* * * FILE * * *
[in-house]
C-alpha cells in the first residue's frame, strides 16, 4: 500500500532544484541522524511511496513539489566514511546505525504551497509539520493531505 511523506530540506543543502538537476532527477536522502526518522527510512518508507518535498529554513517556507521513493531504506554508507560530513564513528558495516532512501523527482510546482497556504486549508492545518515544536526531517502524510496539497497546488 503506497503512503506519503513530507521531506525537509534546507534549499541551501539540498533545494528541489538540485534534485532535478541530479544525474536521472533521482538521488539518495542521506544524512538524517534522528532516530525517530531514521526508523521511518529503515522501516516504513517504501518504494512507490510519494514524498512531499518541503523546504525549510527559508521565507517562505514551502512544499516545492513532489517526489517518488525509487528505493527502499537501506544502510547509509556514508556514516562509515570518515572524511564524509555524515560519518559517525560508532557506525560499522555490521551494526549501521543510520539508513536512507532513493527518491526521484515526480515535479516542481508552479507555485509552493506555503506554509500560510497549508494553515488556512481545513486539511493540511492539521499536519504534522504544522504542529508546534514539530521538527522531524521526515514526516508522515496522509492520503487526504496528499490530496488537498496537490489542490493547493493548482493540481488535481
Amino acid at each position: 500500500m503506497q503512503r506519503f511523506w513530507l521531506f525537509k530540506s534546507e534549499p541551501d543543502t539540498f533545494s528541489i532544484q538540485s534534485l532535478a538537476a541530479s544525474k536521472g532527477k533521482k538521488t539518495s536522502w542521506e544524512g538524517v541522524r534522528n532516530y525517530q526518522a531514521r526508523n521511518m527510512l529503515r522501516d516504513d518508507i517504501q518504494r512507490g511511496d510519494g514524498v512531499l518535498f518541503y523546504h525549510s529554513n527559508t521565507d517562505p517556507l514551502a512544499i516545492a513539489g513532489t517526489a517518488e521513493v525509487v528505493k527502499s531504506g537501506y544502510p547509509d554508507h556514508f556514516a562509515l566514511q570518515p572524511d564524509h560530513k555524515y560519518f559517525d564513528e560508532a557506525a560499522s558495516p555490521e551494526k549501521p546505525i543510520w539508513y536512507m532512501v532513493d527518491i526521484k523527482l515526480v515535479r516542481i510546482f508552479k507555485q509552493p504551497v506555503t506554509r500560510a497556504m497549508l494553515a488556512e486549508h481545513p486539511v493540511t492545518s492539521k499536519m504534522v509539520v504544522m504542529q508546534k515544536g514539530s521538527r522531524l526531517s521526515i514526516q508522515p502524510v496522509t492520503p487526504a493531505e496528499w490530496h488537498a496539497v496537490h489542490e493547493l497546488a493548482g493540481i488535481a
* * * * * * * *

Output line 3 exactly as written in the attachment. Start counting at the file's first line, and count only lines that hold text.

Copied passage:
Amino acid at each position: 500500500m503506497q503512503r506519503f511523506w513530507l521531506f525537509k530540506s534546507e534549499p541551501d543543502t539540498f533545494s528541489i532544484q538540485s534534485l532535478a538537476a541530479s544525474k536521472g532527477k533521482k538521488t539518495s536522502w542521506e544524512g538524517v541522524r534522528n532516530y525517530q526518522a531514521r526508523n521511518m527510512l529503515r522501516d516504513d518508507i517504501q518504494r512507490g511511496d510519494g514524498v512531499l518535498f518541503y523546504h525549510s529554513n527559508t521565507d517562505p517556507l514551502a512544499i516545492a513539489g513532489t517526489a517518488e521513493v525509487v528505493k527502499s531504506g537501506y544502510p547509509d554508507h556514508f556514516a562509515l566514511q570518515p572524511d564524509h560530513k555524515y560519518f559517525d564513528e560508532a557506525a560499522s558495516p555490521e551494526k549501521p546505525i543510520w539508513y536512507m532512501v532513493d527518491i526521484k523527482l515526480v515535479r516542481i510546482f508552479k507555485q509552493p504551497v506555503t506554509r500560510a497556504m497549508l494553515a488556512e486549508h481545513p486539511v493540511t492545518s492539521k499536519m504534522v509539520v504544522m504542529q508546534k515544536g514539530s521538527r522531524l526531517s521526515i514526516q508522515p502524510v496522509t492520503p487526504a493531505e496528499w490530496h488537498a496539497v496537490h489542490e493547493l497546488a493548482g493540481i488535481a